Oliver | Luxury Fiberglass Travel Trailers, Campers & RVs › Forums › OLIVER CAMPERS › Mechanical & Technical Tips › Moisture completed the circuit.
- September 19, 2017 at 7:59 pm #71710
This morning I looked out and had these lights illuminated on the Oliver. They had came on sometime in the night without a tow vehicle hooked up or other input to make it happen. I looked at the schematic in the owner’s manual. No clue there for a source of power except maybe at the plug. We had a long soaking rain fall yesterday. I looked at the plug, nothing obvious for water intrusion. I whacked the plug a couple of times on the trailer frame and the lights went out. For prevention I sprayed some WD40 into the plug to displace the moisture and will keep it covered from now on.
Darn plugs can be a problem with moisture and or corrosion.
George and Gretchen
Gig Harbor, Wa.
Hull Number 178
Attachments:September 19, 2017 at 10:25 pm #71722
Apparently the short caused a back flow of power from your coach batteries. Probably would not happen again but this is a good example of all the strange and weird things that can happen. Sometimes it makes you want to pull what little hair you may still have on your head completely out.
Steve, Tali and the dogs: Reacher, Lucy and Rocky plus our beloved Storm and Maggie (both waiting at the Rainbow Bridge) 2008 Legacy Elite I - Outlaw Oliver, HULL NUMBER: 0026 2014 Legacy Elite II - Outlaw Oliver, HULL NUMBER: 0050 2017 Silverado High Country 2500HD Diesel 4x4September 19, 2017 at 11:09 pm #71725
John E DaviesParticipant@john-e-davies
I whacked the plug a couple of times on the trailer frame and the lights went out. For prevention I sprayed some WD40 into the plug to displace the moisture and will keep it covered from now on. Darn plugs can be a problem with moisture and or corrosion.
You really need to open up that plug for a look, WD40 is a bandaid fix. Rain water is non-conducting. What most likely caused your problem was corrosive crud building up on the terminals, like the white flowers you see forming on a neglected battery’s terminals. You need to clean all the crud out, degrease the connections and then coat them with a product that waterproofs them. I really like liquid electrical tape, but there are a bunch of choices.
Also seal the opening where the cable enters, even if it has a good rubber grommet. When the plug is allowed to hang straight down, water can’t get into the pins, but it sure can trickle down the cable and seep into the interior.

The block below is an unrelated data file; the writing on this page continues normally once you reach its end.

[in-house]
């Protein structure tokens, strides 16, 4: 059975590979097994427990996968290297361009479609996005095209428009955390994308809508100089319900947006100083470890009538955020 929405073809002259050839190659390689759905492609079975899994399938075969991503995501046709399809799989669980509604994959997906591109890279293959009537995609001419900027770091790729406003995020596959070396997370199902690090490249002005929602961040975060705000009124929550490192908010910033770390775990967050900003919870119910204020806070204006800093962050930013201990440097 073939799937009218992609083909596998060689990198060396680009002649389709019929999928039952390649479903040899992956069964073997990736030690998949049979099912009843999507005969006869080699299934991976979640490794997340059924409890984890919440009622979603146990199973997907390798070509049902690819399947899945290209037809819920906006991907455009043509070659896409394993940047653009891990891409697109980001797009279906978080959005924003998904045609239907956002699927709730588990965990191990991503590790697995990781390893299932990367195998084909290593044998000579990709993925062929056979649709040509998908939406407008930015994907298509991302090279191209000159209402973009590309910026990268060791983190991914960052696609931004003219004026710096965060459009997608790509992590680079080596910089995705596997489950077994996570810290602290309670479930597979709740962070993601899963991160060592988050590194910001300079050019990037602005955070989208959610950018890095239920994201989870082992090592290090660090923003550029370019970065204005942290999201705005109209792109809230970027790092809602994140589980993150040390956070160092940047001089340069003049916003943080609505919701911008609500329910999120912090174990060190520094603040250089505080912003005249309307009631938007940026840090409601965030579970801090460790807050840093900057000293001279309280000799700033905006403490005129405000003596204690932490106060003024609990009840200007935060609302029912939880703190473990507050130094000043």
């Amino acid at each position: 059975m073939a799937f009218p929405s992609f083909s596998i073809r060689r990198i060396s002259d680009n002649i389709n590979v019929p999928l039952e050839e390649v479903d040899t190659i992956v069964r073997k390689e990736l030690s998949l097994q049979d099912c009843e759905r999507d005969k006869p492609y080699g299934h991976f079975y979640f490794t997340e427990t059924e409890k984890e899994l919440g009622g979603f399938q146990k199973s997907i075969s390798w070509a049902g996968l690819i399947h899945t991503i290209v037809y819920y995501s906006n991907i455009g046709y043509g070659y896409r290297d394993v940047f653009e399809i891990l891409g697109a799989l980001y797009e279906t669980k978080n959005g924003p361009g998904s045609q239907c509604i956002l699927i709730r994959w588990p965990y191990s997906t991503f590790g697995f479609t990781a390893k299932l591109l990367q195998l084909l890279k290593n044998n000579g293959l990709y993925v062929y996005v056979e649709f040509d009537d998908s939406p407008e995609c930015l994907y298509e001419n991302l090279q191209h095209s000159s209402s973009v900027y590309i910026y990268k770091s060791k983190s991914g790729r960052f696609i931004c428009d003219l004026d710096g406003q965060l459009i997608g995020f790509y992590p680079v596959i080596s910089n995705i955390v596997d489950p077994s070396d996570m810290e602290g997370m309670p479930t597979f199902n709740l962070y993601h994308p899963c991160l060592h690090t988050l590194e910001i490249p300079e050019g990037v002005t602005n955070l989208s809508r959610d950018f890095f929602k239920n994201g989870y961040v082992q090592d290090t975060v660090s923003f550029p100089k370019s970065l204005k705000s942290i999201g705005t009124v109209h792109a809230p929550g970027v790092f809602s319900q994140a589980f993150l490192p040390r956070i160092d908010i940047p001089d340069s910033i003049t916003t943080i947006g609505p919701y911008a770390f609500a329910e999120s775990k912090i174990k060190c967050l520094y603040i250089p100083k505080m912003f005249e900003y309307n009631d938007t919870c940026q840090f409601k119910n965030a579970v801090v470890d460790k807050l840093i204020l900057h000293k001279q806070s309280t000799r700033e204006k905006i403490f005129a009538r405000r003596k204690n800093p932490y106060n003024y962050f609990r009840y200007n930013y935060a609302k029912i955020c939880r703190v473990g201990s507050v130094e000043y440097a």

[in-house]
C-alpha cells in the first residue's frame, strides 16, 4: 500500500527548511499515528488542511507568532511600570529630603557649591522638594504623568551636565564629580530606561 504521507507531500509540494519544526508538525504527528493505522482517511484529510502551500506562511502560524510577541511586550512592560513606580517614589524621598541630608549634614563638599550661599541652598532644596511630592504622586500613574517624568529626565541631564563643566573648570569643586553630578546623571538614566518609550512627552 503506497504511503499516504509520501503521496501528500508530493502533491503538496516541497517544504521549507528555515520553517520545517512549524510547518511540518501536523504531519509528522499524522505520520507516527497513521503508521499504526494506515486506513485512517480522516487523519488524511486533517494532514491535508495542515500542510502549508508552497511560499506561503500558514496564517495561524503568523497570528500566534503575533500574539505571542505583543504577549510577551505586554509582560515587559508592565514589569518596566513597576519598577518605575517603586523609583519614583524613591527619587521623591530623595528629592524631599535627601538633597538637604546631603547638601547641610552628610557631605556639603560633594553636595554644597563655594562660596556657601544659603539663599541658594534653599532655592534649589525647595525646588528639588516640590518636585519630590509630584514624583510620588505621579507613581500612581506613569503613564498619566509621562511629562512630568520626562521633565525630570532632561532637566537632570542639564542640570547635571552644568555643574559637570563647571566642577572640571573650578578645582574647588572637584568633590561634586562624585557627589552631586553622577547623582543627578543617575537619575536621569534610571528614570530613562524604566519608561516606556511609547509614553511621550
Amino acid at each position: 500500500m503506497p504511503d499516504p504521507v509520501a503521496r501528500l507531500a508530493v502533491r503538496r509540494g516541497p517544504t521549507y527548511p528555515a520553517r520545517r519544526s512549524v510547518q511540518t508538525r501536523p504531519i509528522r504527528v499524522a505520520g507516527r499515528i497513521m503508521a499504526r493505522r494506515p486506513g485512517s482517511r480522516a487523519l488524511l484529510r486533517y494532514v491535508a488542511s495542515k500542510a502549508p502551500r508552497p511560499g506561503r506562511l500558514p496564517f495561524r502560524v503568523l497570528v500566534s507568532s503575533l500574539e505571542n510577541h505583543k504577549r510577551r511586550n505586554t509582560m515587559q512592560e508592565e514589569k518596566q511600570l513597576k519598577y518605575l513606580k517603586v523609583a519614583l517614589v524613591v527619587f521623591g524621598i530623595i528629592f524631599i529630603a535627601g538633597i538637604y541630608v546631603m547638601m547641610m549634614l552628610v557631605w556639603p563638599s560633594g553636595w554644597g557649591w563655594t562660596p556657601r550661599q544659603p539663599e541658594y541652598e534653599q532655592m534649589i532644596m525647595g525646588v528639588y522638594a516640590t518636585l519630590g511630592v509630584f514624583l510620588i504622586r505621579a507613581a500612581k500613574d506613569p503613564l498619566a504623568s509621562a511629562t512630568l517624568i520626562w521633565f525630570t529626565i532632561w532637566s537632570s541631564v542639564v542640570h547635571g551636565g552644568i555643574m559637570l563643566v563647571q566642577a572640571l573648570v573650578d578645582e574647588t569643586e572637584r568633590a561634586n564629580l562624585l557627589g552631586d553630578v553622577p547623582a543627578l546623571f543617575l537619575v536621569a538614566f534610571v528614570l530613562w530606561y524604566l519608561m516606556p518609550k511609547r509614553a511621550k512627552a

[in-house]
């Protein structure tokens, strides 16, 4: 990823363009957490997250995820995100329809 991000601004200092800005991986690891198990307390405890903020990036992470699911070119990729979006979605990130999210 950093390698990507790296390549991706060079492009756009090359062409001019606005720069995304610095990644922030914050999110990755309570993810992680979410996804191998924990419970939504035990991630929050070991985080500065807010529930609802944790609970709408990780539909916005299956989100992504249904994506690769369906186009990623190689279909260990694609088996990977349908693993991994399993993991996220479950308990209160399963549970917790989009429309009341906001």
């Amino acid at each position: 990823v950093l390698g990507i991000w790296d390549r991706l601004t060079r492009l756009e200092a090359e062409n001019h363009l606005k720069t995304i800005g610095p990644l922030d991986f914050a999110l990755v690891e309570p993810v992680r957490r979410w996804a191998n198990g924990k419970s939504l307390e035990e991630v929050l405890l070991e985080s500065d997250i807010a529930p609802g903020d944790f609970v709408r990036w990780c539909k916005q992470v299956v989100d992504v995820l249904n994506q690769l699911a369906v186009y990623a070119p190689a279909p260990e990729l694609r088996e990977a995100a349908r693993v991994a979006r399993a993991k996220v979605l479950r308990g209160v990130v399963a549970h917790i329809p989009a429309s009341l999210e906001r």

In the bad old days there were plated steel female connectors for the tow vehicle. When those got water into the front side, they caused all sorts of problems when the growing rust from the housing spread to the live wires… fortunately they are now made with a nonconductive liner. I wonder who ever thought steel was an appropriate material for this application…?
"Mouse": 2017 Legacy Elite II NARV (Not An RV) Two Beds, Hull Number 218, See my HOW TO threads: https://olivertraveltrailers.com/topic/john-e-davies-how-to-threads-and-tech-articles-links/
Tow Vehicle: 2013 Land Cruiser 200, 33" LT tires, airbags.September 20, 2017 at 7:52 am #71734
Pure rain water in theory may be non-conductive. I personally would not try it with a live wire. A raindrop would not have to travel too far to pickup enough impurities to be quite conductive. If there is a chance that water might be able to enter a molded on plug through the cord end, which I would think unlikely, I would rub a little silicone adhesive on it. If the plug in end was dry, I would plug it in repeatedly, to shine the contacts. Then I would put some dielectric grease into the openings,(as a major vehicle manufacturer recommended when addressing the ‘trailer disconnect’ issue). I would change to an openable plug only as a last resort. There are so many more chances of moisture intrusion with them…September 20, 2017 at 8:02 am #71737
While I do not disagree with any of the above, here is a product that will help keep dirt and rain/snow out of the plug: At about $8.50 it is way expensive for what it is, but it does work.
I attached a fairly short length of thin elastic cord to mine and when I disconnect from the TV I cap the cord and then place the elastic cord around the front jack.
2017 Ford F150 Lariat 3.5EB FX4 Max Towing 2016 Oliver Elite II - Hull #117 "Twist"September 23, 2017 at 2:11 pm #71983
We had the same thing happen during a rainy trip to Taos, NM. Thought we had ghosts. Rain was in the plug. Bought a plug cover and now tuck cord inside a jack cover while we are out and about.September 23, 2017 at 6:28 pm #72016
Here are three products that I have ordered from Amazon that, among other things, help protect the plug and its connection:
Onward through the Fog!
EarthPicks of Cochise County
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